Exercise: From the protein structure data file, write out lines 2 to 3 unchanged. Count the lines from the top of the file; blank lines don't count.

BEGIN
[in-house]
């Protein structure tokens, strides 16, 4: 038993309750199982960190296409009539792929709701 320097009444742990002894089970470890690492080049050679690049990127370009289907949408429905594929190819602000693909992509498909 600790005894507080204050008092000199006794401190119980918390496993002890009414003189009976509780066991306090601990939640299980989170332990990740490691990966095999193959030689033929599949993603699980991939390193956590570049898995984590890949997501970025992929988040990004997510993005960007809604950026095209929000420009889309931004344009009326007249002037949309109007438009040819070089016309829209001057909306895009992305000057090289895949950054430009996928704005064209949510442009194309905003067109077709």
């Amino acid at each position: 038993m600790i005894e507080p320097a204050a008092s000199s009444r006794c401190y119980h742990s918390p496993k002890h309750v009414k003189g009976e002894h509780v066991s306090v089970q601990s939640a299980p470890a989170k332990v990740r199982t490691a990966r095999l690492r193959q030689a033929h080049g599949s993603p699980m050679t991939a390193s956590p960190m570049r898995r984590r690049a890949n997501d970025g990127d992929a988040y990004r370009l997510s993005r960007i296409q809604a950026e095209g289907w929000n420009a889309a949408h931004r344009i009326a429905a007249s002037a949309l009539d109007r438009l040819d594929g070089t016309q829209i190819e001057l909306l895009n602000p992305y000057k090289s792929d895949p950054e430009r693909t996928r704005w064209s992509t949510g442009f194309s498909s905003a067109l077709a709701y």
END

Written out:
């Protein structure tokens, strides 16, 4: 038993309750199982960190296409009539792929709701 320097009444742990002894089970470890690492080049050679690049990127370009289907949408429905594929190819602000693909992509498909 600790005894507080204050008092000199006794401190119980918390496993002890009414003189009976509780066991306090601990939640299980989170332990990740490691990966095999193959030689033929599949993603699980991939390193956590570049898995984590890949997501970025992929988040990004997510993005960007809604950026095209929000420009889309931004344009009326007249002037949309109007438009040819070089016309829209001057909306895009992305000057090289895949950054430009996928704005064209949510442009194309905003067109077709």
């Amino acid at each position: 038993m600790i005894e507080p320097a204050a008092s000199s009444r006794c401190y119980h742990s918390p496993k002890h309750v009414k003189g009976e002894h509780v066991s306090v089970q601990s939640a299980p470890a989170k332990v990740r199982t490691a990966r095999l690492r193959q030689a033929h080049g599949s993603p699980m050679t991939a390193s956590p960190m570049r898995r984590r690049a890949n997501d970025g990127d992929a988040y990004r370009l997510s993005r960007i296409q809604a950026e095209g289907w929000n420009a889309a949408h931004r344009i009326a429905a007249s002037a949309l009539d109007r438009l040819d594929g070089t016309q829209i190819e001057l909306l895009n602000p992305y000057k090289s792929d895949p950054e430009r693909t996928r704005w064209s992509t949510g442009f194309s498909s905003a067109l077709a709701y």